Understanding Color Modes Used in Design: RGB, CMYK and PMS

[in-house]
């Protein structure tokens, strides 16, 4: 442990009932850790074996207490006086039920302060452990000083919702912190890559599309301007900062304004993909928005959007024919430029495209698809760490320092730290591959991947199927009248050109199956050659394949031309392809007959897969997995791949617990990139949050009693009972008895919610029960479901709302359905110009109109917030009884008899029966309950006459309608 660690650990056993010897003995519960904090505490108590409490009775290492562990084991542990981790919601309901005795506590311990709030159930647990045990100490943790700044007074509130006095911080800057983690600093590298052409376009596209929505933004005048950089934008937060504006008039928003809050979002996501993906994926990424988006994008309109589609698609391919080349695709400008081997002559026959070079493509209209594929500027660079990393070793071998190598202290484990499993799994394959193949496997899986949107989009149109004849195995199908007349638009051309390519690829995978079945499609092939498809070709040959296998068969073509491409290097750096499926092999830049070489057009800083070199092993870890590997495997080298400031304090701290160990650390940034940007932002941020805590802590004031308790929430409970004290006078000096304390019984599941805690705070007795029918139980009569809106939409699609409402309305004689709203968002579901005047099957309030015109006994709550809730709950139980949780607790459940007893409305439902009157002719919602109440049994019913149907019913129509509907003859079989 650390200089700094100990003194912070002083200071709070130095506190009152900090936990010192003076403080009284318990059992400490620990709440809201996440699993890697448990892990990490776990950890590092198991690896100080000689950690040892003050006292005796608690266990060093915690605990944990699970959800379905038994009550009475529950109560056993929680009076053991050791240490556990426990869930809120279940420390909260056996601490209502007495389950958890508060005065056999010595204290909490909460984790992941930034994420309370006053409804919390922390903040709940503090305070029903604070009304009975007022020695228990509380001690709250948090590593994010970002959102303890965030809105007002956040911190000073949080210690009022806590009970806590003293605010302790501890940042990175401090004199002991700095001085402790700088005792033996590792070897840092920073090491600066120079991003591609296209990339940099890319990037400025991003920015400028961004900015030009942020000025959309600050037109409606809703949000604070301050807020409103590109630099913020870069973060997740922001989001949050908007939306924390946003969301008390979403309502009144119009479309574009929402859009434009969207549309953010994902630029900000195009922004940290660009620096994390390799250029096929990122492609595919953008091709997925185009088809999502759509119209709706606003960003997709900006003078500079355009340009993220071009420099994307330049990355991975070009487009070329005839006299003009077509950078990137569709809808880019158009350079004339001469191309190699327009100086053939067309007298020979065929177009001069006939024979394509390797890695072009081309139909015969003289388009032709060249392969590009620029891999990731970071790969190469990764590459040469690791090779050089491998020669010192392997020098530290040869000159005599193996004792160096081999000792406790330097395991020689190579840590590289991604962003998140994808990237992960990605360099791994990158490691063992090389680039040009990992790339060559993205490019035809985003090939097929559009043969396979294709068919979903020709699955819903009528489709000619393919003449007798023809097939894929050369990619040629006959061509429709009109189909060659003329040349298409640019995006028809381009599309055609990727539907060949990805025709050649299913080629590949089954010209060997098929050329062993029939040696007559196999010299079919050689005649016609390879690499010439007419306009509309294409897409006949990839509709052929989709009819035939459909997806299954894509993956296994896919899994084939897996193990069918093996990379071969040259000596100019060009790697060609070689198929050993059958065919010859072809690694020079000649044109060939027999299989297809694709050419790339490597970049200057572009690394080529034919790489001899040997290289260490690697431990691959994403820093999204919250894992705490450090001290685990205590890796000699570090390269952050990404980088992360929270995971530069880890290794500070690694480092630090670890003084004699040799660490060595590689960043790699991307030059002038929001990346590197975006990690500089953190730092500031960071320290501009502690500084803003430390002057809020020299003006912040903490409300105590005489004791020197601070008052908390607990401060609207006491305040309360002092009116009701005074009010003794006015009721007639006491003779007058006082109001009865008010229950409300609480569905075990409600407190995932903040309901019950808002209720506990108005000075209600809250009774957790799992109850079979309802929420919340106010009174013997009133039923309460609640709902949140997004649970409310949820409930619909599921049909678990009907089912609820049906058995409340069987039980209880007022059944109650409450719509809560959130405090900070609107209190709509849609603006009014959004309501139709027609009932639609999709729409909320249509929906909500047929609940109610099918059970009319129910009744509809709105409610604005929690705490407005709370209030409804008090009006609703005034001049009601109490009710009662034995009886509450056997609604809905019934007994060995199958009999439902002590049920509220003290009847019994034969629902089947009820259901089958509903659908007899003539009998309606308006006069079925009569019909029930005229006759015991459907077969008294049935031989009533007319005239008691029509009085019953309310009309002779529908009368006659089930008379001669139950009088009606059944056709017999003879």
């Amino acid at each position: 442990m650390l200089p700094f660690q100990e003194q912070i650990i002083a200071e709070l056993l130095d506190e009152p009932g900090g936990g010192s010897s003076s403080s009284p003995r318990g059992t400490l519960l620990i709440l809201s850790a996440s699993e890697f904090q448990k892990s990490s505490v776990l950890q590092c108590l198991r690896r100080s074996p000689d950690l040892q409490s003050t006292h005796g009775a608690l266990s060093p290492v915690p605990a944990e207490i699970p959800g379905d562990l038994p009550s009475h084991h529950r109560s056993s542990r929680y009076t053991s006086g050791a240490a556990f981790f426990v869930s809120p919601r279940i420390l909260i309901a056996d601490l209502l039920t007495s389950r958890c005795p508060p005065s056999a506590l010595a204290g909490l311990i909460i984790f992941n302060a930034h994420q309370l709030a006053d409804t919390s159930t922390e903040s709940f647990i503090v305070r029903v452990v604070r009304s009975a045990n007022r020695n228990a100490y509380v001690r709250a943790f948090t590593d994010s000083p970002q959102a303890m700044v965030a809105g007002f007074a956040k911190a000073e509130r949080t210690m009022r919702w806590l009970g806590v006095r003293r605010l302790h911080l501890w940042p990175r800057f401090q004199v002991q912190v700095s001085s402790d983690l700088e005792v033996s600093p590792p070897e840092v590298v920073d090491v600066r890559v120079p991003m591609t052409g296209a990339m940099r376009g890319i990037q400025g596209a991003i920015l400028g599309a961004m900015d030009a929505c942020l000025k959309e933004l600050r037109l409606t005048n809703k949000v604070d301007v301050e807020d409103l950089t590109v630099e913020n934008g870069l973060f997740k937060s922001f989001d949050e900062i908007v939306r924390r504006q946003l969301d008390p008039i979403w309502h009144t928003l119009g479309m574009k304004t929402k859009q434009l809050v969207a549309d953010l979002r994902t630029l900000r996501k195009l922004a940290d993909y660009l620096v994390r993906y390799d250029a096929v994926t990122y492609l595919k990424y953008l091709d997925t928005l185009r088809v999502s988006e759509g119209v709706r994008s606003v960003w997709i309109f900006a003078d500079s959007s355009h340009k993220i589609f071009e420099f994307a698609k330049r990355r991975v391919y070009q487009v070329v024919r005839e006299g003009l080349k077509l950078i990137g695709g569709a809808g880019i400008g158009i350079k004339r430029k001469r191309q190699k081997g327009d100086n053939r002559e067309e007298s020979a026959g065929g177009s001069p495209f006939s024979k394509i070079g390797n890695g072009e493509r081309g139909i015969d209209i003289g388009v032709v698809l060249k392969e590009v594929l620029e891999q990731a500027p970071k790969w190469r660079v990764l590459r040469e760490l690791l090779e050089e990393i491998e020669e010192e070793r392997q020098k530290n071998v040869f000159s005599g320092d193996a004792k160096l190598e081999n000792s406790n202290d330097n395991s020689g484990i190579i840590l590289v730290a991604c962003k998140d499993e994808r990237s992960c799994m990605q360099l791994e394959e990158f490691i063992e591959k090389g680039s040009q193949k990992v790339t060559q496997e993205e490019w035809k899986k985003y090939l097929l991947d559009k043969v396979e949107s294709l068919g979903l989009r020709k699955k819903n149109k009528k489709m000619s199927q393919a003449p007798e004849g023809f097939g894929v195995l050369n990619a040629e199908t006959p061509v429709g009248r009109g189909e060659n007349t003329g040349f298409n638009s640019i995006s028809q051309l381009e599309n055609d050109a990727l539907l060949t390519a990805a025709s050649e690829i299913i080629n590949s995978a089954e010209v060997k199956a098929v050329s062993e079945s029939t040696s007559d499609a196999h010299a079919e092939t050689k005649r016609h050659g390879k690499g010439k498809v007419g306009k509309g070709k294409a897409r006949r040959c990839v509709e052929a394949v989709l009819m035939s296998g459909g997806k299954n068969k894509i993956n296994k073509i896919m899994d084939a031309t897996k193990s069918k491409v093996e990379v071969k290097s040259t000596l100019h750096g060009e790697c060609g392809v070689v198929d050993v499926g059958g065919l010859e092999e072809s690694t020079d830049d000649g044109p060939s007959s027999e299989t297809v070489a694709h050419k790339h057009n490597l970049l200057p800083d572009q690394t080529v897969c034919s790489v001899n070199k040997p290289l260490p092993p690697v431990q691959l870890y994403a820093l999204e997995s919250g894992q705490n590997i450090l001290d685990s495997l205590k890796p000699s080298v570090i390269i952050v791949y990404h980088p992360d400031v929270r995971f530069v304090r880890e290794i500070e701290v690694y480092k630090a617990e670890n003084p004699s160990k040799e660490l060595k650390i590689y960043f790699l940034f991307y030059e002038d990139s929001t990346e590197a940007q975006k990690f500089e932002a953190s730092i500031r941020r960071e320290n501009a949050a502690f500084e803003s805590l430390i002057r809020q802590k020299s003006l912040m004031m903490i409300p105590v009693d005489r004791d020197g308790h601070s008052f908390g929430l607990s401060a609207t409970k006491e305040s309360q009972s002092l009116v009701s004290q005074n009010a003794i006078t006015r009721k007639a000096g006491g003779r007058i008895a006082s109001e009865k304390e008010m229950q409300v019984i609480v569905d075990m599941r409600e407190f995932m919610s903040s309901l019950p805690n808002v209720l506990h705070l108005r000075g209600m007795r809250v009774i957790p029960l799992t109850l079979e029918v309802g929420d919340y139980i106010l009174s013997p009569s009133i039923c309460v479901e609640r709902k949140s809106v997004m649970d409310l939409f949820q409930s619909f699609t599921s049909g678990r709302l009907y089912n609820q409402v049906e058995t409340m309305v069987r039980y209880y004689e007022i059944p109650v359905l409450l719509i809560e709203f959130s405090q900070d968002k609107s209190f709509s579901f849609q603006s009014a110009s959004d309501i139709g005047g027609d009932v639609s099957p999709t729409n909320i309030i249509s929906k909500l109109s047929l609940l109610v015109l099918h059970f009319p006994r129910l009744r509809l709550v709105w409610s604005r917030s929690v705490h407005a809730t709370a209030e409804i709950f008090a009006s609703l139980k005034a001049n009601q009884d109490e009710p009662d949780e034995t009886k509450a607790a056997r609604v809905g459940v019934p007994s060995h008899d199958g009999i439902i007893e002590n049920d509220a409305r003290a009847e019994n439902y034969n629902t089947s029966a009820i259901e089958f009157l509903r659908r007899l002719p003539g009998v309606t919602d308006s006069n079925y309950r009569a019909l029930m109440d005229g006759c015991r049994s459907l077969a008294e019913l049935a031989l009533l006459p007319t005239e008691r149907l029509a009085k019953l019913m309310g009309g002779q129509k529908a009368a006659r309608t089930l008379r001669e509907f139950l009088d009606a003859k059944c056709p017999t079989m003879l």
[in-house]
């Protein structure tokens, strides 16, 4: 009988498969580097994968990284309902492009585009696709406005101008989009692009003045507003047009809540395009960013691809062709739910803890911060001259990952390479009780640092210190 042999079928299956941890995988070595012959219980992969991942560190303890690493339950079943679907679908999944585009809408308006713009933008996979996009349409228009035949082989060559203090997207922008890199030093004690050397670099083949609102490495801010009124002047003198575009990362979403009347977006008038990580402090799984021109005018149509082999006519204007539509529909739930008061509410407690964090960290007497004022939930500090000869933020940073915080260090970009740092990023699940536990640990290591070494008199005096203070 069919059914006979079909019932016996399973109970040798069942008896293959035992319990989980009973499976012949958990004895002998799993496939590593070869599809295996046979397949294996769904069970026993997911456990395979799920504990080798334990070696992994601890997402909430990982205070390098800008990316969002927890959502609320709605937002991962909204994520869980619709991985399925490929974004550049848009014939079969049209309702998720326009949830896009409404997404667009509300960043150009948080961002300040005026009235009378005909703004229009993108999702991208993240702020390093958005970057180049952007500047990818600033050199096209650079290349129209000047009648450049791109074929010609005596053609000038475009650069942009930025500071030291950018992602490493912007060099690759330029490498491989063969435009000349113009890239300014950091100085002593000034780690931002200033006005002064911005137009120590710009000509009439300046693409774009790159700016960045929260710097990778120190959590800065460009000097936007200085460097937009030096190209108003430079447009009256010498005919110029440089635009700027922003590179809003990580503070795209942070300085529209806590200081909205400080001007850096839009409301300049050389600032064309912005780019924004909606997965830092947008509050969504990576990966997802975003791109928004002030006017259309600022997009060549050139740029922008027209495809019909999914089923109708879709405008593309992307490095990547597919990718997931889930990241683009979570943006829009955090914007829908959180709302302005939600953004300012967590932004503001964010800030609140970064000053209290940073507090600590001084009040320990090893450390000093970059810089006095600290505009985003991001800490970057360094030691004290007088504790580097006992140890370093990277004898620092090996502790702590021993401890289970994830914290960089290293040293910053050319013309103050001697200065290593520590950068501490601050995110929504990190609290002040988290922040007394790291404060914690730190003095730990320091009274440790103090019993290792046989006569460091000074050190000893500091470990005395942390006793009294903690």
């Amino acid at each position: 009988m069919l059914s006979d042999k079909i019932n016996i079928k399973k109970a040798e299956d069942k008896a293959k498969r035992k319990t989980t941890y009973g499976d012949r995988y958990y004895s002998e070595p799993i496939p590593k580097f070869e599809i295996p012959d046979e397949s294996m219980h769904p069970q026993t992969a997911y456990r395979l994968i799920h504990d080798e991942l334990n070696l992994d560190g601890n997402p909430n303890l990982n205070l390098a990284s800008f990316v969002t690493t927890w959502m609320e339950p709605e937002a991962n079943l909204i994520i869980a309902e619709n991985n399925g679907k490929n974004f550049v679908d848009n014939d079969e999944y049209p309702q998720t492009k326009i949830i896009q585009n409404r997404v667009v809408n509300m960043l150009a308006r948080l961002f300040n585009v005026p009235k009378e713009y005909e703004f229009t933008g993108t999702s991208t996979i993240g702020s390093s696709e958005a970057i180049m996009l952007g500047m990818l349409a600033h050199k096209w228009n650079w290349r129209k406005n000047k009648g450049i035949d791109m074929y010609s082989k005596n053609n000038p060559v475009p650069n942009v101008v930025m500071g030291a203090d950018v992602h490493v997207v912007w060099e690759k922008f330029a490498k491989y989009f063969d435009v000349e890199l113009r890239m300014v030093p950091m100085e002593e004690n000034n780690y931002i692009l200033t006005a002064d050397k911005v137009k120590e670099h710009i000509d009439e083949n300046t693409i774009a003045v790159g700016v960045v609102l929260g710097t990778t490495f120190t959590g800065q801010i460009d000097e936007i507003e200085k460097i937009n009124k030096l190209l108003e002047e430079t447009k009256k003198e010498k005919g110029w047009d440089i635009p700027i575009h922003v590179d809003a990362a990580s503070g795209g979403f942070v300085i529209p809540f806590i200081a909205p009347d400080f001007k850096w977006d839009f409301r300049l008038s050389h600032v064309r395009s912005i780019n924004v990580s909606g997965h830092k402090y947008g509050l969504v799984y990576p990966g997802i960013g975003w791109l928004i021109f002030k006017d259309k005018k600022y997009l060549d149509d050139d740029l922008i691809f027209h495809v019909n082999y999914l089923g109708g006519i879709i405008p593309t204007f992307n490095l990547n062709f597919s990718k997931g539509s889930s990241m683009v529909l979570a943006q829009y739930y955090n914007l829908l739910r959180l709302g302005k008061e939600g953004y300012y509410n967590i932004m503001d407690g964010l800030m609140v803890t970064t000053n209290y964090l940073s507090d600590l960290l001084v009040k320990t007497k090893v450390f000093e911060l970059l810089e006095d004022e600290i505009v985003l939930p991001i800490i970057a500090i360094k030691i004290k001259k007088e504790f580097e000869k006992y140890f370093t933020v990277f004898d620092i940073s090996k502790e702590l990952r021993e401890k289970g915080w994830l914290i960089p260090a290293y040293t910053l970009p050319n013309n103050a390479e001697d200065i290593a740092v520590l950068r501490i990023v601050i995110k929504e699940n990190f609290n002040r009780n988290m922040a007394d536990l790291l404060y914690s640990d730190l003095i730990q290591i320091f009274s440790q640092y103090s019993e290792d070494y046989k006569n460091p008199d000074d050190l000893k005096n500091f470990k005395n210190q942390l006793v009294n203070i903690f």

“Color is my day-long obsession, joy and torment…,” said the visual designer. Actually, it was Claude Monet, the famous French impressionist, who coined this popular quote; but any designer worth their salt can relate. In marketing, the colors we choose become an integral part of a company’s brand and as such play a crucial role in the first impressions customers will form. Color is an unspoken, visual language and designers will spend hours toiling over their color books to choose just the right shade of a hue to use in a logo design. Once our color selections are woven into a corporate identity, they are broadcast out to world across a multitude of channels. Digital and print assets are just the tip of the iceberg—there’s signage, exhibit graphics, presentations, promotional giveaways, clothing…you get the point. As marketers we have the formidable task of ensuring that the corporate palette remains consistent across these mediums and stays true to the integrity of the brand. Consider McDonald’s golden arches and a specific shade of yellow will come to mind. Or what about the jewelry company, Tiffany’s—their robin egg blue packaging is recognizable to any fashionista. It’s these specific hues that customers identify with the company over time. In graphic arts there are numerous color systems used to accurately measure and describe color, but the 3 most essential are RGB, CMYK and Pantone. Let’s start with the RGB color model. It’s used in electronic devices such as computer monitors, smart phones, TVs and digital photography. It’s an additive color model in which red, green and blue light are added together to create a broad array of colors. Each color (red, green, and blue) is assigned an integer between 0 and 255 that defines its intensity. For example, RGB(0, 0, 255), red and green have been assigned a value of 0 and blue the highest value of 255. This color would render on screen as a vivid blue. On the other hand, CMYK is a color model we use for commercial printing. Cyan, magenta, yellow and black (CMYK) ink dyes are mixed together on press to create an array of colors. CMYK is also referred to as four-color process printing. For example 0% Cyan, 100% Magenta, 100% Yellow, and 0% Black; Magenta and Yellow inks are mixed together in equal amounts without any cyan or black. This would appear as a red when printed on paper. (It’s important to mention certain RGB colors that can be seen on a screen—in particular, bright vibrant colors—simply cannot be replicated with standard CMYK inks.) The CMYK color model is only one way we can express color for commercial printing. The Pantone Matching System (PMS) is a proprietary numbering system for colors. It is solid ink color printed on paper—not mixed on the press, as is CMYK. Solid color (also know as spot color) is the truest representation of color intent and results in a very pure hue. When color matching in print is absolutely critical use PMS color if your budget allows. Below is an example of one color—a magenta hue—and how it would be documented using the 3 color models described: Through the course of a brand’s life many hands will touch it—developers, vendors, UX and web designers, and printers—to name just a few. Therefore, it’s critical to include color specifications in your Brand’s Guidelines. So, while color may be a designer’s day-long obsession… for everyone else thereafter it can be much easier. That is, as long as you have your designer measure and record their color selections in these three color systems. Further Reading: Create A Winning Palette for Your Brand